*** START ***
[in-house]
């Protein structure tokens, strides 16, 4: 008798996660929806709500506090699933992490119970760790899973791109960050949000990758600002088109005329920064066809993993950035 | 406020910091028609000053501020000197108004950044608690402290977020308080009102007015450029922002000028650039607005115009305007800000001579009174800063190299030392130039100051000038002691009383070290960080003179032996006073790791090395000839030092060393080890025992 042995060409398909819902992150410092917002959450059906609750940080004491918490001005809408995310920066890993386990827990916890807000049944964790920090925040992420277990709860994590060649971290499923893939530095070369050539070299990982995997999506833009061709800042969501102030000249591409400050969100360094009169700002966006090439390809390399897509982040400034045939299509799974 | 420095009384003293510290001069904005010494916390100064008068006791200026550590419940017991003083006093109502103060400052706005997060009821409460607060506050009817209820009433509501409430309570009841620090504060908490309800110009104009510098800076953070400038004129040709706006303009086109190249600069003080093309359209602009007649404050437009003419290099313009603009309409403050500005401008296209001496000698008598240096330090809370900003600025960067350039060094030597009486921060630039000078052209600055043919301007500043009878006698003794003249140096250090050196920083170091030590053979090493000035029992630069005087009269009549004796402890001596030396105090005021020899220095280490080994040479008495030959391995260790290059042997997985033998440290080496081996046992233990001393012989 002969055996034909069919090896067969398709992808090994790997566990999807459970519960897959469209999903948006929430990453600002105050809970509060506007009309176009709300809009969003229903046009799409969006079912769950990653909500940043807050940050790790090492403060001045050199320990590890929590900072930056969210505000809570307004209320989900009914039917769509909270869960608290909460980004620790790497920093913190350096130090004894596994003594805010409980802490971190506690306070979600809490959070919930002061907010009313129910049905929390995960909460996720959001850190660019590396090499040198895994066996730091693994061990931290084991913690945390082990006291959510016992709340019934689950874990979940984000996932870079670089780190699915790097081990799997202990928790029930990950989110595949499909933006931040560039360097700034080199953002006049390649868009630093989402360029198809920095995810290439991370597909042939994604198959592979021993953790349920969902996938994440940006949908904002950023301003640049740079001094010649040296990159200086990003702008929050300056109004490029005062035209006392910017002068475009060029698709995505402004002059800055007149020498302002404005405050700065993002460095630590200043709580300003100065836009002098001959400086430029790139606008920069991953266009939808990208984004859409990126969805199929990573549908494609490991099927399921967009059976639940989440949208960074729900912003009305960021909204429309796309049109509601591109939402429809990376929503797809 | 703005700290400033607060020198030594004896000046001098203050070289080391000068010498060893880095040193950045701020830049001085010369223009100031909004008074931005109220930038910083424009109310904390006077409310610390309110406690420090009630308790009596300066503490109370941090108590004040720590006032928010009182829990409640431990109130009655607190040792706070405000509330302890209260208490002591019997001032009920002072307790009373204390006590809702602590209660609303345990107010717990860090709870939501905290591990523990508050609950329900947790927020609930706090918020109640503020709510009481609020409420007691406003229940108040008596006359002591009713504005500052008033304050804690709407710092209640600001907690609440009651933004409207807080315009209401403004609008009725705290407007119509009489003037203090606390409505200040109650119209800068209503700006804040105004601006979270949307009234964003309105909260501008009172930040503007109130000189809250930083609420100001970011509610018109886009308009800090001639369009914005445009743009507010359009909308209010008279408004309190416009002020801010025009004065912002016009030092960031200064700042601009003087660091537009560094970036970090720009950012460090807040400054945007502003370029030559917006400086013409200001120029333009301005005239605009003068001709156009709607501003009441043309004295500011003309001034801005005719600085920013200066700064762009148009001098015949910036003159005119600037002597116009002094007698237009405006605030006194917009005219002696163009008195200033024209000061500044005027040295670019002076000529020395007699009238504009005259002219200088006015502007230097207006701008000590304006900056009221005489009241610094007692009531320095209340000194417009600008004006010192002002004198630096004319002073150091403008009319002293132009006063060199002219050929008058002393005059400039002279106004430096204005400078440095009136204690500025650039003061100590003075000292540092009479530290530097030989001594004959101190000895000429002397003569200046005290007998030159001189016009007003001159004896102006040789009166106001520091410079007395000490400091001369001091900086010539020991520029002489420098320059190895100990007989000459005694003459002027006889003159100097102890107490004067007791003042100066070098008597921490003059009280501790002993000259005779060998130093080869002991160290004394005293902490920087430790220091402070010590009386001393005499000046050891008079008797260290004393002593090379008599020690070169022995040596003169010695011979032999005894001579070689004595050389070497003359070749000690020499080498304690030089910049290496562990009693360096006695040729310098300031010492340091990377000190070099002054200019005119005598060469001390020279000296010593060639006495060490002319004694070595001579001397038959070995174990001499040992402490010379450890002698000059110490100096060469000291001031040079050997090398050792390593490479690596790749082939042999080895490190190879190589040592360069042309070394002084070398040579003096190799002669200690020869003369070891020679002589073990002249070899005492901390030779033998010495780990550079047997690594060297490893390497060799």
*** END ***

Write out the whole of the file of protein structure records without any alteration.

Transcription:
[in-house]
């Protein structure tokens, strides 16, 4: 008798996660929806709500506090699933992490119970760790899973791109960050949000990758600002088109005329920064066809993993950035 | 406020910091028609000053501020000197108004950044608690402290977020308080009102007015450029922002000028650039607005115009305007800000001579009174800063190299030392130039100051000038002691009383070290960080003179032996006073790791090395000839030092060393080890025992 042995060409398909819902992150410092917002959450059906609750940080004491918490001005809408995310920066890993386990827990916890807000049944964790920090925040992420277990709860994590060649971290499923893939530095070369050539070299990982995997999506833009061709800042969501102030000249591409400050969100360094009169700002966006090439390809390399897509982040400034045939299509799974 | 420095009384003293510290001069904005010494916390100064008068006791200026550590419940017991003083006093109502103060400052706005997060009821409460607060506050009817209820009433509501409430309570009841620090504060908490309800110009104009510098800076953070400038004129040709706006303009086109190249600069003080093309359209602009007649404050437009003419290099313009603009309409403050500005401008296209001496000698008598240096330090809370900003600025960067350039060094030597009486921060630039000078052209600055043919301007500043009878006698003794003249140096250090050196920083170091030590053979090493000035029992630069005087009269009549004796402890001596030396105090005021020899220095280490080994040479008495030959391995260790290059042997997985033998440290080496081996046992233990001393012989 002969055996034909069919090896067969398709992808090994790997566990999807459970519960897959469209999903948006929430990453600002105050809970509060506007009309176009709300809009969003229903046009799409969006079912769950990653909500940043807050940050790790090492403060001045050199320990590890929590900072930056969210505000809570307004209320989900009914039917769509909270869960608290909460980004620790790497920093913190350096130090004894596994003594805010409980802490971190506690306070979600809490959070919930002061907010009313129910049905929390995960909460996720959001850190660019590396090499040198895994066996730091693994061990931290084991913690945390082990006291959510016992709340019934689950874990979940984000996932870079670089780190699915790097081990799997202990928790029930990950989110595949499909933006931040560039360097700034080199953002006049390649868009630093989402360029198809920095995810290439991370597909042939994604198959592979021993953790349920969902996938994440940006949908904002950023301003640049740079001094010649040296990159200086990003702008929050300056109004490029005062035209006392910017002068475009060029698709995505402004002059800055007149020498302002404005405050700065993002460095630590200043709580300003100065836009002098001959400086430029790139606008920069991953266009939808990208984004859409990126969805199929990573549908494609490991099927399921967009059976639940989440949208960074729900912003009305960021909204429309796309049109509601591109939402429809990376929503797809 | 703005700290400033607060020198030594004896000046001098203050070289080391000068010498060893880095040193950045701020830049001085010369223009100031909004008074931005109220930038910083424009109310904390006077409310610390309110406690420090009630308790009596300066503490109370941090108590004040720590006032928010009182829990409640431990109130009655607190040792706070405000509330302890209260208490002591019997001032009920002072307790009373204390006590809702602590209660609303345990107010717990860090709870939501905290591990523990508050609950329900947790927020609930706090918020109640503020709510009481609020409420007691406003229940108040008596006359002591009713504005500052008033304050804690709407710092209640600001907690609440009651933004409207807080315009209401403004609008009725705290407007119509009489003037203090606390409505200040109650119209800068209503700006804040105004601006979270949307009234964003309105909260501008009172930040503007109130000189809250930083609420100001970011509610018109886009308009800090001639369009914005445009743009507010359009909308209010008279408004309190416009002020801010025009004065912002016009030092960031200064700042601009003087660091537009560094970036970090720009950012460090807040400054945007502003370029030559917006400086013409200001120029333009301005005239605009003068001709156009709607501003009441043309004295500011003309001034801005005719600085920013200066700064762009148009001098015949910036003159005119600037002597116009002094007698237009405006605030006194917009005219002696163009008195200033024209000061500044005027040295670019002076000529020395007699009238504009005259002219200088006015502007230097207006701008000590304006900056009221005489009241610094007692009531320095209340000194417009600008004006010192002002004198630096004319002073150091403008009319002293132009006063060199002219050929008058002393005059400039002279106004430096204005400078440095009136204690500025650039003061100590003075000292540092009479530290530097030989001594004959101190000895000429002397003569200046005290007998030159001189016009007003001159004896102006040789009166106001520091410079007395000490400091001369001091900086010539020991520029002489420098320059190895100990007989000459005694003459002027006889003159100097102890107490004067007791003042100066070098008597921490003059009280501790002993000259005779060998130093080869002991160290004394005293902490920087430790220091402070010590009386001393005499000046050891008079008797260290004393002593090379008599020690070169022995040596003169010695011979032999005894001579070689004595050389070497003359070749000690020499080498304690030089910049290496562990009693360096006695040729310098300031010492340091990377000190070099002054200019005119005598060469001390020279000296010593060639006495060490002319004694070595001579001397038959070995174990001499040992402490010379450890002698000059110490100096060469000291001031040079050997090398050792390593490479690596790749082939042999080895490190190879190589040592360069042309070394002084070398040579003096190799002669200690020869003369070891020679002589073990002249070899005492901390030779033998010495780990550079047997690594060297490893390497060799």